The more I scrolled down the more I laughed not because I was mocking these idols but because have of these things I can relate to. We all have our craving, though Busta Rhymes is a lil creepy, I don’t want to know why he would need condoms while eating, but that’s what calms him down. These are their comfort foods. Their childhood favorite, even something they can’t have on a regular basis and now a GOLDEN door of opportunity has opened up for them. Foo Fighters is one that really had me crying, because just looking at something like that I feel sorry for those “self-conscious” men out there.
Category Archives: Response
HW 10: Backstage Riders
Henry Hargreaves’s photo series is truly interesting work that requires a big thought and/or effort to it. I love the way photographs are set up, the arrangement reminds me of a still life commercial or editorial. There is a great sharp contrast between a dark background and the subject in every shot. I agree with the photographer, these works do offer us a glimse into the celebrities’ lives and portray the famous musicians’ personalities. Every performer’s decription is very specific, which make them all different so we can actually identify some of these people. I also have noticed that the foods celebrities request are quite unhealthy. It must be some kind of comfort foods that help them ease the nerves before performing.
HW 9: Robert Frank
I think that Robert Frank’s photographs are artistic. They are some sort of a metaphor of the relationship between one individual and whole nation. To him, artistic is simple. In his works, Frank tries to bring out the idea of one person being a buidling block of the society and how one could relate to a country as a whole. His themes consist of ordinary and lonely people, politics and religion. Robert Frank’s goal is to figure out what the world is like so he uses the photography to share his personal vision with others.
hw # 9 Robert Frank
“The Americans “by Robert Frank is regarded as one of the most influential photographic project of the 20th century.It consisted of 83 black photographs from his journey which showed a different America.When I first saw work from “The Americans “ I could make no sense of it. It wasn not artistic at all. It showed view of American society. How American people used to see themselves in their country. Frank’s subjects weren’t necessarily living the American dream of the 1950s: They were factory workers, black passengers in the trains. Making a bold attempt to indicate the direction in which America is heading in the second half of the 1950s, Frank goes beyond the traditional canons of photographic documentation. On the pages of the album draws a portrait of two-faced photographer of the American public. Economic growth, consumerism and higher demographic, which in America became the foundations for the shallow optimism of the Decade of the 1950s, have been compiled with images of past bitter face of America. Rising social tensions, the collapse of authority figures and national symbols, as well as departure from the Christian values-this turned out to be the fate of America in the 1960s, in which Frank tried to warn people.In my opinion it is not really artistic. However, I like them. We can see how much America changed since that time. Franks’ photographs photograph’s has inspired a lot of photographers across all genres.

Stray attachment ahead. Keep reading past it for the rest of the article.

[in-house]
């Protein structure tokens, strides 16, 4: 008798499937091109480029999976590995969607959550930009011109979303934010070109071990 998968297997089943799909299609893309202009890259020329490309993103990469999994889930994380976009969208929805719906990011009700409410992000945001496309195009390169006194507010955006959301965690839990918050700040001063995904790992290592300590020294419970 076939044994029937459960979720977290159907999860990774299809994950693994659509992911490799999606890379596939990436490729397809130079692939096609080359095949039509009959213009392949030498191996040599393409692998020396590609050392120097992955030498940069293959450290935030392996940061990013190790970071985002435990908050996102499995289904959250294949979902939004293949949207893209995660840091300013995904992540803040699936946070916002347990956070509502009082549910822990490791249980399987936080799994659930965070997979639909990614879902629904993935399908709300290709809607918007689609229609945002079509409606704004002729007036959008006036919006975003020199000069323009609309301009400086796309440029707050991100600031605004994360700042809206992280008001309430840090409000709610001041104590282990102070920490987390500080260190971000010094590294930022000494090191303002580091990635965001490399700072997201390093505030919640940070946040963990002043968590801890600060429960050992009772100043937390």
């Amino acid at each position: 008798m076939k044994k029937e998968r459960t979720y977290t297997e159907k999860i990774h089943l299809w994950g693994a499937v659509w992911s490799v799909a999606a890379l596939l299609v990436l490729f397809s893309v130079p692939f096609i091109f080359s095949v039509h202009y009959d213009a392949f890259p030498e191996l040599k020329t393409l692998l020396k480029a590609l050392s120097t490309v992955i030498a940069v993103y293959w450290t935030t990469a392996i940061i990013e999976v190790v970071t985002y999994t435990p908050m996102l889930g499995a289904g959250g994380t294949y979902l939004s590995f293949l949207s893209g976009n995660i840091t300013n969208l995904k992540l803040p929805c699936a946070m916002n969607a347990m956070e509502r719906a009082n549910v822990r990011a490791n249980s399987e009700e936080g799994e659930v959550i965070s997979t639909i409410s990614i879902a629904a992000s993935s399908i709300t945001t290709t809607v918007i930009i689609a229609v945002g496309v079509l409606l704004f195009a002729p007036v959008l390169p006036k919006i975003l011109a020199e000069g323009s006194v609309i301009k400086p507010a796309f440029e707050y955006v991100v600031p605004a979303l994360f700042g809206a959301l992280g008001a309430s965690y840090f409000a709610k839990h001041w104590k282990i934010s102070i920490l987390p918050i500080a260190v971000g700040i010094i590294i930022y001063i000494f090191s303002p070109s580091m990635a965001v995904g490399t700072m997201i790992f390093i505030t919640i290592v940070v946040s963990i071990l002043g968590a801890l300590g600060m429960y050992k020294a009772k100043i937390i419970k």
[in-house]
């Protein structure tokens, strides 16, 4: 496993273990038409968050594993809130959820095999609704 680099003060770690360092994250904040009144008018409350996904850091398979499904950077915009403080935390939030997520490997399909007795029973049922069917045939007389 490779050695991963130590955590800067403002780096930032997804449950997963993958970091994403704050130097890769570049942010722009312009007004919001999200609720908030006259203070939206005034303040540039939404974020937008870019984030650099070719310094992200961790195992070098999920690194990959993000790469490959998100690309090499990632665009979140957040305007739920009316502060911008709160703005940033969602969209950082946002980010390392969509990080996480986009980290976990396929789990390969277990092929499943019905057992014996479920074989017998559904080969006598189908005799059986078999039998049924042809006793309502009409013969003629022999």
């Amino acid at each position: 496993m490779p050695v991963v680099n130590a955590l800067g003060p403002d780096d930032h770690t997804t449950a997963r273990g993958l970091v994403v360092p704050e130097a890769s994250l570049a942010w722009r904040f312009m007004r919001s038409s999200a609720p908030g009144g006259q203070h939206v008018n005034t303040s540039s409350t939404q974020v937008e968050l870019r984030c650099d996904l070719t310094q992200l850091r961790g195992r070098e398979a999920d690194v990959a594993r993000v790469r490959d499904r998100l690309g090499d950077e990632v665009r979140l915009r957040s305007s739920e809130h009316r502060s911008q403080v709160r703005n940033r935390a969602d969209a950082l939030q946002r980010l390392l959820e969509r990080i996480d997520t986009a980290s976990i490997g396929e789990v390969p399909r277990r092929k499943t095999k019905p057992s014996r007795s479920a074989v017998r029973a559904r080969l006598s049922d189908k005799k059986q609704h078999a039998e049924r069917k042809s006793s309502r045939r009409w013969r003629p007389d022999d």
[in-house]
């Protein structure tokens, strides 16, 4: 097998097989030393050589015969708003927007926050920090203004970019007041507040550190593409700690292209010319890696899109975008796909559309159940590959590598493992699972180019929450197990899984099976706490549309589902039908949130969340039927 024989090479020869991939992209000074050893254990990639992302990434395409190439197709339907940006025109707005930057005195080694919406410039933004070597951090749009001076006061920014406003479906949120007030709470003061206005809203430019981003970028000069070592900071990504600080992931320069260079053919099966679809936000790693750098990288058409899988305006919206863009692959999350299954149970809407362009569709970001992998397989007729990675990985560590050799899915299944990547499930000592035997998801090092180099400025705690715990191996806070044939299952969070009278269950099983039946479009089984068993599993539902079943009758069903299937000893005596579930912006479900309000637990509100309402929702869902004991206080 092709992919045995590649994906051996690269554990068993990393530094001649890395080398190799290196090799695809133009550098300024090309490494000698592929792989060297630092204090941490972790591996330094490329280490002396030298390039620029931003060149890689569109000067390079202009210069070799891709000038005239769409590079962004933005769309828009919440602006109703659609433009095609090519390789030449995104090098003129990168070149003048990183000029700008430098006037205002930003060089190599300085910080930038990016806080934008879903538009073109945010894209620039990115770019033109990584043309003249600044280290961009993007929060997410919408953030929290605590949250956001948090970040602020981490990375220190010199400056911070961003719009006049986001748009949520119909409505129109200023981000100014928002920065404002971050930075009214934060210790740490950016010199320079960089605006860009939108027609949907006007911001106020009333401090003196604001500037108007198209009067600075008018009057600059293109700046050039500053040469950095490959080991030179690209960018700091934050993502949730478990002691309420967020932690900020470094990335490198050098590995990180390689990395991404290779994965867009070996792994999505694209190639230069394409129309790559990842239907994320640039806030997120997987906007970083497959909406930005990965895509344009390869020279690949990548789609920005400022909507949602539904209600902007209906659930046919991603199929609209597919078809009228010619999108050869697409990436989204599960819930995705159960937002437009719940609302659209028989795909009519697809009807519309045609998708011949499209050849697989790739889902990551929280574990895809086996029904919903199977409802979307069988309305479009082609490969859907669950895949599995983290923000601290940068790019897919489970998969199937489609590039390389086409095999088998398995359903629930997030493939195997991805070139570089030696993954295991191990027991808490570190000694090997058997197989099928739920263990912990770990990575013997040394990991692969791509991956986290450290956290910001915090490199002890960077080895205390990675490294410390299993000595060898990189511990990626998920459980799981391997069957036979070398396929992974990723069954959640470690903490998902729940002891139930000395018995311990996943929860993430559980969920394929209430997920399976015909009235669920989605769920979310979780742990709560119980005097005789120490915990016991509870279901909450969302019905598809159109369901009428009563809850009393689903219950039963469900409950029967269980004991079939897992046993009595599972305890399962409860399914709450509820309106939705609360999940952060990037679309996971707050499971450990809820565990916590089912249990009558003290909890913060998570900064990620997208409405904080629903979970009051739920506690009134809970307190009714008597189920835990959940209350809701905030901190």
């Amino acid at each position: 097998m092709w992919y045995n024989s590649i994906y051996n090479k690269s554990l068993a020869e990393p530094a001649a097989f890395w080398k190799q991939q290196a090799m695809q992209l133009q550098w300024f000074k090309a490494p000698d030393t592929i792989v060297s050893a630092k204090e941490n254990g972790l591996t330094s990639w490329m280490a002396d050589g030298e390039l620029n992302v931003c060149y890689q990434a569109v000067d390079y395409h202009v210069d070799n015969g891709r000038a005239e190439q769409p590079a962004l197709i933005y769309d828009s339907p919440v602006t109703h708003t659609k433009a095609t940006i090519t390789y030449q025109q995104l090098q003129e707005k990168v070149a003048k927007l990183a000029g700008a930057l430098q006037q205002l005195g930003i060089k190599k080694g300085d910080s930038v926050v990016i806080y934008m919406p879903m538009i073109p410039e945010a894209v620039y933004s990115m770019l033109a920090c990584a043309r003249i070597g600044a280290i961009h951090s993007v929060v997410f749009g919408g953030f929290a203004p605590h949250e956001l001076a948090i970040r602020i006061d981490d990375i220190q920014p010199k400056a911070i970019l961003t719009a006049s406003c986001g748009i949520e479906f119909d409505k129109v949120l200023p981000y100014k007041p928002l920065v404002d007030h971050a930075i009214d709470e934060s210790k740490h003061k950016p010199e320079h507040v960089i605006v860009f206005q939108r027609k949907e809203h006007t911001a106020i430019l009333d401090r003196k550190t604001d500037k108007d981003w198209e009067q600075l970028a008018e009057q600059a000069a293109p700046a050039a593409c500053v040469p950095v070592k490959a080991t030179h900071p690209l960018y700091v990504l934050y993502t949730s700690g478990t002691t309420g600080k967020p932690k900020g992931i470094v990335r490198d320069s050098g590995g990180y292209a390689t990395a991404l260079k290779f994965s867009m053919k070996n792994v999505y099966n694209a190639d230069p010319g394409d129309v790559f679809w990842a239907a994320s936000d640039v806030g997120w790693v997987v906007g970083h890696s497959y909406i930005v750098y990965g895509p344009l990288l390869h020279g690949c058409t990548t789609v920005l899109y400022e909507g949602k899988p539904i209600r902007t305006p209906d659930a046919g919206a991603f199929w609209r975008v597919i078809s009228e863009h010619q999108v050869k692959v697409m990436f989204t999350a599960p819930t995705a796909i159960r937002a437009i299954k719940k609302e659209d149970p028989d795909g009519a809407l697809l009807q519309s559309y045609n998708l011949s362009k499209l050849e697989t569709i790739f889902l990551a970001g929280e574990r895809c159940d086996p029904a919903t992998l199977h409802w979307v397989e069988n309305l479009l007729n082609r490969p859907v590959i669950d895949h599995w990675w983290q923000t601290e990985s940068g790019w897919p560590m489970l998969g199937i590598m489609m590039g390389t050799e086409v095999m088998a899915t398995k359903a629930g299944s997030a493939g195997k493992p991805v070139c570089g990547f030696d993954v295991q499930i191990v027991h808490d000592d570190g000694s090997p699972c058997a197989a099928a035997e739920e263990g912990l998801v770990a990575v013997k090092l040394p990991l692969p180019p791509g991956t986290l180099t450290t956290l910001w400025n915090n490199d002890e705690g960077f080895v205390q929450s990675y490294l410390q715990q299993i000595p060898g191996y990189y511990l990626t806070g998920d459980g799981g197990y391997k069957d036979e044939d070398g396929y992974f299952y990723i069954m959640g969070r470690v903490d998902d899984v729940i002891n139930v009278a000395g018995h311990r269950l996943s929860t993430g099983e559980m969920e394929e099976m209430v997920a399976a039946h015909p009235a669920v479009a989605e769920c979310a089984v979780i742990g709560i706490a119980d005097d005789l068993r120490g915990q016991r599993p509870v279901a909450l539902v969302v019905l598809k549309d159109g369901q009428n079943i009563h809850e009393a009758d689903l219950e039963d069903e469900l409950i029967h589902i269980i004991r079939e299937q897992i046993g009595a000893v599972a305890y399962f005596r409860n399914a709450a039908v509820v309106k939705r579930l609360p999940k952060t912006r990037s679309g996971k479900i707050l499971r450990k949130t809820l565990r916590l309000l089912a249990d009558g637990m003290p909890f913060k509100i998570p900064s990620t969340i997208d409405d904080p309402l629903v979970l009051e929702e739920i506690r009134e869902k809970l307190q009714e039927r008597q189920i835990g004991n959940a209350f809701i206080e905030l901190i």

HW #8: Capa’s “Death of a Loyalist Soldier”
Over the years, people have argued that Robert Capa’s “Death of a Loyalist Soldier” is a staged photograph and I can clearly see why they doubted its authenticity. In the shot, the Spanish soldier appears to be falling back after being hit by a bullet and shot at the moment of death. It is truly amazing how Capa was able to capture that exact moment and this is a reason why it is hard for the viewers to believe that the shot was real and just captured at the right time at the right place. I personally believe Capa didn’t stage the shot. To me, the most effective reason why the photograph is real is the soldier’s position, the way he is falling back and his face expression which portrays real pain. In fact, the photographer put his own life at risk when going to the battle fields to get true photographs and document what was happening during the Spanish war. This is a photojournalism, not fake.
HW 6: Picturing Breakfast Around The World